I would assume they’re just trying to cover themselves in case an emergency contact isn’t contacted in a situation where it would have helped. There’s no requirement to have those forms at all, so if they just didn’t want to use them, they could simply get rid of them. It’s much more likely that they’re concerned about legal liability in a situation where someone doesn’t think to use the contacts.

I do think, though, when you get to the point that you’re suspecting stuff like this because general conditions in your organization are so bad, that’s a sign that you should be looking at other options. And really, you describe yourself as living in constant fear that you’ll be pushed out — why would you not be looking around?

4. Candidates who ask for the job description

I’m wondering if this is a pet peeve of mine or if other HR professionals find this annoying as well. I get severely annoyed when I reach out to candidates for a phone interview after they have applied and they ask me to resend them the job description or ask for company information, i.e., “remind me what company this is again?” Is this just something that comes with the territory of recruiting and HR or is it a preliminary indication about soft skills like detail oriented-ness and resourcefulness?

It depends on the context. If you’re calling a candidate out of the blue (as opposed to a pre-scheduled phone interview), of course they might need you to remind them about the details. People usually apply for multiple jobs, and it would be unreasonable to expect them to have the details perfectly organized in their heads at all time, with no notice that they’ll need to.

On the other hand, if you scheduled a phone interview by email (so they had time to prepare for the conversation), then yes, I’d be concerned. Although you do need to make sure your job posting is still online — some companies take them offline once they’re no longer accepting applications, and then candidates have no way of accessing them again (unless they saved them when they applied, which is a good idea but not something everyone realizes they should do).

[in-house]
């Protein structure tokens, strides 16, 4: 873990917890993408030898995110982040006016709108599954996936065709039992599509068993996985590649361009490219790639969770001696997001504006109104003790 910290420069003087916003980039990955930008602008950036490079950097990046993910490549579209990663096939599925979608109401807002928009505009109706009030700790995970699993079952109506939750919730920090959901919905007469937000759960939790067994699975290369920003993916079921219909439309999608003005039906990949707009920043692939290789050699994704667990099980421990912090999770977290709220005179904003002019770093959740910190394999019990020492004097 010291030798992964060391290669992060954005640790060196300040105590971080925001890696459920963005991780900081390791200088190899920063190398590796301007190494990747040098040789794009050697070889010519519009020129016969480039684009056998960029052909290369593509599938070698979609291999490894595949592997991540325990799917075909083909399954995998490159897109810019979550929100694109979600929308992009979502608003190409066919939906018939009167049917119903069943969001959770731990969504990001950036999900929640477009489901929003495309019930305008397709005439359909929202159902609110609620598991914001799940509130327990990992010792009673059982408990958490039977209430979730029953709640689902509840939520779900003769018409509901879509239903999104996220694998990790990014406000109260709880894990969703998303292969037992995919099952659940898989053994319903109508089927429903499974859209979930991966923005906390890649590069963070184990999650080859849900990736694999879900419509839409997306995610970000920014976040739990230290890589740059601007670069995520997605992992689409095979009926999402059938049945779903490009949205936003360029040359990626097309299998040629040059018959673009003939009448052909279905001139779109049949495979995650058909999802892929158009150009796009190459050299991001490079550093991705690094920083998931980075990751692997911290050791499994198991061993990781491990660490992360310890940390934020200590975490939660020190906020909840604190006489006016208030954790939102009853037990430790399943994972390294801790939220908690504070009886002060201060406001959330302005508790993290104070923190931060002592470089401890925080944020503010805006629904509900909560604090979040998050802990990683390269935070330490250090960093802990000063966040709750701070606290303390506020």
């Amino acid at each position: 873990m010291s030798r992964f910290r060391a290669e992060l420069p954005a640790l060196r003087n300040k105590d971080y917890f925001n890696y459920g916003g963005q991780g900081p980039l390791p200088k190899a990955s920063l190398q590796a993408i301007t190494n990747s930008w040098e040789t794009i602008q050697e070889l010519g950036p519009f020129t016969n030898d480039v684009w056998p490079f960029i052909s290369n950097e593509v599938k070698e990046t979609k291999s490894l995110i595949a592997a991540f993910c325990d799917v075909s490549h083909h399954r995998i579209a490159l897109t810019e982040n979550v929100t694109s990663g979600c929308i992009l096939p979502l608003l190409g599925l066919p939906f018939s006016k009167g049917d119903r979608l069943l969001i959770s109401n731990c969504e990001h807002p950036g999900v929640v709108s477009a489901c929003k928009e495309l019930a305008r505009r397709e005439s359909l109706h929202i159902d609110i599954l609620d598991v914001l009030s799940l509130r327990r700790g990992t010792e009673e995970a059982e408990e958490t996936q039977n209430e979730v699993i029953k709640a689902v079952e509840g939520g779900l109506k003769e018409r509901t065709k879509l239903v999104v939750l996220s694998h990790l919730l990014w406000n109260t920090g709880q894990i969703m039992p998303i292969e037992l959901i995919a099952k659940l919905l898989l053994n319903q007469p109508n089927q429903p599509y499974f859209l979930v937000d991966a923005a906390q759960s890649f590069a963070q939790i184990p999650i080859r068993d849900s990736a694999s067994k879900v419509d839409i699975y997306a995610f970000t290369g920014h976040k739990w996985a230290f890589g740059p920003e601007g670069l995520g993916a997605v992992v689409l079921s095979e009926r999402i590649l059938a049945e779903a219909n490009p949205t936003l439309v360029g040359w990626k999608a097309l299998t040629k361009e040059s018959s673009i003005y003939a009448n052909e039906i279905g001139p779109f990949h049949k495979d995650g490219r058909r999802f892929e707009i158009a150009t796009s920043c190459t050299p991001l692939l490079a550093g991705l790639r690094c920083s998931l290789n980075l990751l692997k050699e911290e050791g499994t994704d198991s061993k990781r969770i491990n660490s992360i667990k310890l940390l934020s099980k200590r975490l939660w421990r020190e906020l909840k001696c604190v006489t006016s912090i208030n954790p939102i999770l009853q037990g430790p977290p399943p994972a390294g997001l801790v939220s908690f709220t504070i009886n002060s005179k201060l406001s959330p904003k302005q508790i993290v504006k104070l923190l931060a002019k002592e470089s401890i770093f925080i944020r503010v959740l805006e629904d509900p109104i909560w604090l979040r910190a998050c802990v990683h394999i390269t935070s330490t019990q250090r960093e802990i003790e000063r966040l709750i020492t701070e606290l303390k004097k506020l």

5. I was fired and my boss keeps offering me side jobs

I was terminated about a month ago and was given my last paycheck that day. My previous boss (she was the CEO) keeps in touch and asking me for side jobs i.e. pay me to help with the website. I don’t want to but I also don’t want to burn bridges. Am I wrong for declining?

Nope. You’re not required to do work for someone who no longer employs you in order to keep a bridge intact. You only have to be polite about it. Say something like this to your former boss: “Thanks for thinking of me for this! I’ve taken on other commitments that are keeping my schedule full so I’m not able to help, but I hope you’re able to find someone right for it.”

my boss constantly complains about how much he pays me

A reader writes:

I work for a very small company with three full-time employees and my boss, who is the owner. My coworkers and I (who are all in our first professional jobs out of college) make reasonable salaries for the area, but receive no other benefits. One of my coworkers and I started around the same time and recently received raises at our two year anniversaries. These raises are standard and were outlined to us when we first started. Because the company rarely has had employees stay this long, the overhead of our salaries is higher than my boss has experienced before.